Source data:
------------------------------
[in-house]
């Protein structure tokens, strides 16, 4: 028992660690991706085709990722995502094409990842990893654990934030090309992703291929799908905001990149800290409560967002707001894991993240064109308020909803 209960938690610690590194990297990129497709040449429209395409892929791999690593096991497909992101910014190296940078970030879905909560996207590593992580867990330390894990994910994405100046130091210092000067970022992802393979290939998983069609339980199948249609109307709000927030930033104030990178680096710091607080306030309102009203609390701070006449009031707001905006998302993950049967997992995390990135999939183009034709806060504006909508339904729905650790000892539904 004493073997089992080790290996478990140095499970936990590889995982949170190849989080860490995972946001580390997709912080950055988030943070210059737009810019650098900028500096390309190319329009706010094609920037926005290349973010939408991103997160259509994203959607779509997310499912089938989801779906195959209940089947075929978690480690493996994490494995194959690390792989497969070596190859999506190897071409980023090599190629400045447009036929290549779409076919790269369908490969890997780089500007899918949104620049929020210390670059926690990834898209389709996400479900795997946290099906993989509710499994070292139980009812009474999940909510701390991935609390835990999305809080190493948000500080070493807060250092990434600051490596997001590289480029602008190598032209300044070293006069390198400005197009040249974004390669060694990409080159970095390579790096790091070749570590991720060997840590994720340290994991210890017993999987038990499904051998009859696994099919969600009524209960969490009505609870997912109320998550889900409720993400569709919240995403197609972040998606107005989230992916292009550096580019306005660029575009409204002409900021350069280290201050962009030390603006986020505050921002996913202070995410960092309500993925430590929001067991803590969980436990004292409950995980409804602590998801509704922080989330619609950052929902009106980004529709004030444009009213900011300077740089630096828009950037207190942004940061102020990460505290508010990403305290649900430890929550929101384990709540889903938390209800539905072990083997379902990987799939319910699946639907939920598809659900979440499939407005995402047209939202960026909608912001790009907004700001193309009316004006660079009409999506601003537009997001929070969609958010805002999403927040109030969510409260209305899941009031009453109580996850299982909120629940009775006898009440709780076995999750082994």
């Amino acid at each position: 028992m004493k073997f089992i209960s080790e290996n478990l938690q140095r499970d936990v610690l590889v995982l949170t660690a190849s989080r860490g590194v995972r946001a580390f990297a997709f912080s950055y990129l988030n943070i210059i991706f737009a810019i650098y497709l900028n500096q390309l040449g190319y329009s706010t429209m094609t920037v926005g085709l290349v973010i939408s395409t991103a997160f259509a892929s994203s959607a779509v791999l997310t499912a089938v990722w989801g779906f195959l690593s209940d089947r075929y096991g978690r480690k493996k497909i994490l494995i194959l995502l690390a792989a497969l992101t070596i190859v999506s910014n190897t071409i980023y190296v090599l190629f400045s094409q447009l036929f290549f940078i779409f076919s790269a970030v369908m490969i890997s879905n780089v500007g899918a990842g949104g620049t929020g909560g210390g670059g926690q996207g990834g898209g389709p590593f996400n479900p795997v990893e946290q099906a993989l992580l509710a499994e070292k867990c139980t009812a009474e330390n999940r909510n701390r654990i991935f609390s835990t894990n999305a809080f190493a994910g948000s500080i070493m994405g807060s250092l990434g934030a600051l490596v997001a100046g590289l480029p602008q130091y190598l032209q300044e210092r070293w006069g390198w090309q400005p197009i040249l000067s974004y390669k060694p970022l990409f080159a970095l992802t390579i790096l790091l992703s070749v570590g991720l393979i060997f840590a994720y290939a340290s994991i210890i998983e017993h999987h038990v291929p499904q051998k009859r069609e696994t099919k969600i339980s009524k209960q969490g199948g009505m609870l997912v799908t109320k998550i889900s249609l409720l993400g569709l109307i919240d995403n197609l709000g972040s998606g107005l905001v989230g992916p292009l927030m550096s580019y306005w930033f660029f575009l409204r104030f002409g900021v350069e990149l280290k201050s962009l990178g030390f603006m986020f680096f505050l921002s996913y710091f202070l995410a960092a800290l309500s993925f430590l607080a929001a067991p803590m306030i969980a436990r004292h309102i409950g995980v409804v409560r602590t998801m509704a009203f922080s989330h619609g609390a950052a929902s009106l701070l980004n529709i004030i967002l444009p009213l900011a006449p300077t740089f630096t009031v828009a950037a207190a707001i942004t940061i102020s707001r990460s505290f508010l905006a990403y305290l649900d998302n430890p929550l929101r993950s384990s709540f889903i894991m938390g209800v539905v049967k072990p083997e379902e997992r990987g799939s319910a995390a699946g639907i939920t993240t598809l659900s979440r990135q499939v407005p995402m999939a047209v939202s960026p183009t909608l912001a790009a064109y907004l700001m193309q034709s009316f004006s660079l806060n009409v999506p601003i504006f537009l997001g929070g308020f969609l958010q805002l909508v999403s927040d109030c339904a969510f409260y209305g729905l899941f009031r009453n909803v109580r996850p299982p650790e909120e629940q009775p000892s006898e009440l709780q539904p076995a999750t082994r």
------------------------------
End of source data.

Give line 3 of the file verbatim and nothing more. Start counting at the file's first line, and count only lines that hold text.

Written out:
């Amino acid at each position: 028992m004493k073997f089992i209960s080790e290996n478990l938690q140095r499970d936990v610690l590889v995982l949170t660690a190849s989080r860490g590194v995972r946001a580390f990297a997709f912080s950055y990129l988030n943070i210059i991706f737009a810019i650098y497709l900028n500096q390309l040449g190319y329009s706010t429209m094609t920037v926005g085709l290349v973010i939408s395409t991103a997160f259509a892929s994203s959607a779509v791999l997310t499912a089938v990722w989801g779906f195959l690593s209940d089947r075929y096991g978690r480690k493996k497909i994490l494995i194959l995502l690390a792989a497969l992101t070596i190859v999506s910014n190897t071409i980023y190296v090599l190629f400045s094409q447009l036929f290549f940078i779409f076919s790269a970030v369908m490969i890997s879905n780089v500007g899918a990842g949104g620049t929020g909560g210390g670059g926690q996207g990834g898209g389709p590593f996400n479900p795997v990893e946290q099906a993989l992580l509710a499994e070292k867990c139980t009812a009474e330390n999940r909510n701390r654990i991935f609390s835990t894990n999305a809080f190493a994910g948000s500080i070493m994405g807060s250092l990434g934030a600051l490596v997001a100046g590289l480029p602008q130091y190598l032209q300044e210092r070293w006069g390198w090309q400005p197009i040249l000067s974004y390669k060694p970022l990409f080159a970095l992802t390579i790096l790091l992703s070749v570590g991720l393979i060997f840590a994720y290939a340290s994991i210890i998983e017993h999987h038990v291929p499904q051998k009859r069609e696994t099919k969600i339980s009524k209960q969490g199948g009505m609870l997912v799908t109320k998550i889900s249609l409720l993400g569709l109307i919240d995403n197609l709000g972040s998606g107005l905001v989230g992916p292009l927030m550096s580019y306005w930033f660029f575009l409204r104030f002409g900021v350069e990149l280290k201050s962009l990178g030390f603006m986020f680096f505050l921002s996913y710091f202070l995410a960092a800290l309500s993925f430590l607080a929001a067991p803590m306030i969980a436990r004292h309102i409950g995980v409804v409560r602590t998801m509704a009203f922080s989330h619609g609390a950052a929902s009106l701070l980004n529709i004030i967002l444009p009213l900011a006449p300077t740089f630096t009031v828009a950037a207190a707001i942004t940061i102020s707001r990460s505290f508010l905006a990403y305290l649900d998302n430890p929550l929101r993950s384990s709540f889903i894991m938390g209800v539905v049967k072990p083997e379902e997992r990987g799939s319910a995390a699946g639907i939920t993240t598809l659900s979440r990135q499939v407005p995402m999939a047209v939202s960026p183009t909608l912001a790009a064109y907004l700001m193309q034709s009316f004006s660079l806060n009409v999506p601003i504006f537009l997001g929070g308020f969609l958010q805002l909508v999403s927040d109030c339904a969510f409260y209305g729905l899941f009031r009453n909803v109580r996850p299982p650790e909120e629940q009775p000892s006898e009440l709780q539904p076995a999750t082994r």